The SOX requirements are divided into eleven titles with multiple sections under each title. The sections that you should be most aware of are 302, 404, 409, 802 and 906. In particular, the focus of most companies will be on sections 302 and 404 as these will make up the majority of your compliance efforts.

Section 302 – Corporate Responsibility for Financial Reports

This section states that CEOs and CFOs are personally responsible for:

  • Certifying all periodic financial reports
  • Making sure that these reports and financial statements provide an accurate picture of their company’s business operations and financial status
  • Submitting these statements to the Securities and Exchange Commission (SEC), which is the body that oversees compliance

When it comes to internal controls, company executives must also:

  • Ensure that they are implemented and adequate, having been regularly assessed and evaluated within 90 days prior to the report
  • Disclose any weaknesses that could negatively impact financial reporting and any significant changes
  • Report any fraud involving management or staff working with internal controls

Section 404 – Management Assessment of Internal Controls

It is widely agreed that this section can cause the most trouble for companies. 404 states that companies need to publish an annual report which must:

  • State that management, such as the CEO and CFO, is responsible for both having sufficient internal controls over financial reporting and assessing these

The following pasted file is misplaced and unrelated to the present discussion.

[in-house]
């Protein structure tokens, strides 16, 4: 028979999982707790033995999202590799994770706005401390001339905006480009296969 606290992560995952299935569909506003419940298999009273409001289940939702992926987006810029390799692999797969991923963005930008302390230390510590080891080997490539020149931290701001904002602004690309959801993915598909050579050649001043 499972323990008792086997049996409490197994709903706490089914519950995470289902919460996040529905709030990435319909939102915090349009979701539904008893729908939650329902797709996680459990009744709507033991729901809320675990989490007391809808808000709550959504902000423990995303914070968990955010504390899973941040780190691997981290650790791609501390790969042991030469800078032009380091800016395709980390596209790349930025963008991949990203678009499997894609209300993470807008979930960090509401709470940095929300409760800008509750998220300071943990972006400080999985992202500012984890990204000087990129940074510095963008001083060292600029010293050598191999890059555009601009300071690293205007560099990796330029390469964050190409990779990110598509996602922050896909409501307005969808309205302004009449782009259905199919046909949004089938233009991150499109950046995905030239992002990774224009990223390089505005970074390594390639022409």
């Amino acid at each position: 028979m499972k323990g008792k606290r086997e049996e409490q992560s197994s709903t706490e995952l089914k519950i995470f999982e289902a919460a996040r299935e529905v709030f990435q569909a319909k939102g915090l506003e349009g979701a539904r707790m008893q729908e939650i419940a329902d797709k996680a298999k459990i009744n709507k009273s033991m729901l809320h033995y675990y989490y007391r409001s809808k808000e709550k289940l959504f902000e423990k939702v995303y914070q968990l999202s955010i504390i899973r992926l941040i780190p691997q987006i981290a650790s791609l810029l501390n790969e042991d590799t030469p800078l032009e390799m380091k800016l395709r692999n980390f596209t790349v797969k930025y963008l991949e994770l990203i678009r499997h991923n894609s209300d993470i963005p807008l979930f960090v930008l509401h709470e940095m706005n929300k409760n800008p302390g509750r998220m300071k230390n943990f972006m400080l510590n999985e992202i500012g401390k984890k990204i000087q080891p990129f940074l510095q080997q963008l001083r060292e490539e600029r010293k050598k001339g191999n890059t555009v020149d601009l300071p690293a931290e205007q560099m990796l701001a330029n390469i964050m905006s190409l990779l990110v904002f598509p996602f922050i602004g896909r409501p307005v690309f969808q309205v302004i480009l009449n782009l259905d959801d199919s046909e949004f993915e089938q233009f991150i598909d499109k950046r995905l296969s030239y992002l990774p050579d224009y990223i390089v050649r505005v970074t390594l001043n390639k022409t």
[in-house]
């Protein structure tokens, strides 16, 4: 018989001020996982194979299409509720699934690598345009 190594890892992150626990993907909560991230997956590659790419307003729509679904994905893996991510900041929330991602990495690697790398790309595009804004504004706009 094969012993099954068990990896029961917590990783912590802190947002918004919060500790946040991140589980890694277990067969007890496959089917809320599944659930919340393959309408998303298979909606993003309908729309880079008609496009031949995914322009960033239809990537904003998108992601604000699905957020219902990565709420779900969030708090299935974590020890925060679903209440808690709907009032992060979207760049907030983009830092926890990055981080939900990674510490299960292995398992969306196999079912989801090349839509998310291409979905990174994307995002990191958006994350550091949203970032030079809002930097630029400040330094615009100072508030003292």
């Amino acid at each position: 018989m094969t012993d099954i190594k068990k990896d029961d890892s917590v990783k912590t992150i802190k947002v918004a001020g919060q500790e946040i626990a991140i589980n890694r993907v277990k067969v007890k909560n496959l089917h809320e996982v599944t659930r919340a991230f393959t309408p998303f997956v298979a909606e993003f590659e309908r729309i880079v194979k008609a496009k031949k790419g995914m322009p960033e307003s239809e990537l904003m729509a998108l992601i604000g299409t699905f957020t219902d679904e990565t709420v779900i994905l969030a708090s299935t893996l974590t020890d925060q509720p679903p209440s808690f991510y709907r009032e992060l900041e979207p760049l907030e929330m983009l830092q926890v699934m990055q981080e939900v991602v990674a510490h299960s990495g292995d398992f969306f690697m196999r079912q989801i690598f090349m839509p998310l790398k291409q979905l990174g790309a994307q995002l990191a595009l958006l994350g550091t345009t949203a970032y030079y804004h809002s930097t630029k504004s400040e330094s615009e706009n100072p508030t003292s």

• Make known any shortcomings within their internal control over financial reporting

This section also sets out responsibilities for external auditors, who must annually:

  • Evaluate the company’s controls and processes, including their documentation and the competency of employees who perform control activities
  • Certify that the company’s claim that their internal controls are implemented and effective is accurate and truthful

Section 409 – Real Time Issuer Disclosures

Companies are required to promptly disclose any material changes in their financial condition or operations. For example, this includes information such as acquisitions, divestments, and when significant personnel leave the company. These disclosures, which aim to protect investors and the public, must be written in plain English that is easy to understand.  

Section 802 – Criminal Penalties for Altering Documents

If you alter, destroy, mutilate, conceal, or falsify any records or documents with the intention of disrupting or influencing an investigation, you can face severe penalties. Section 802 defines this as:

  • Up to 20 years imprisonment for any company found guilty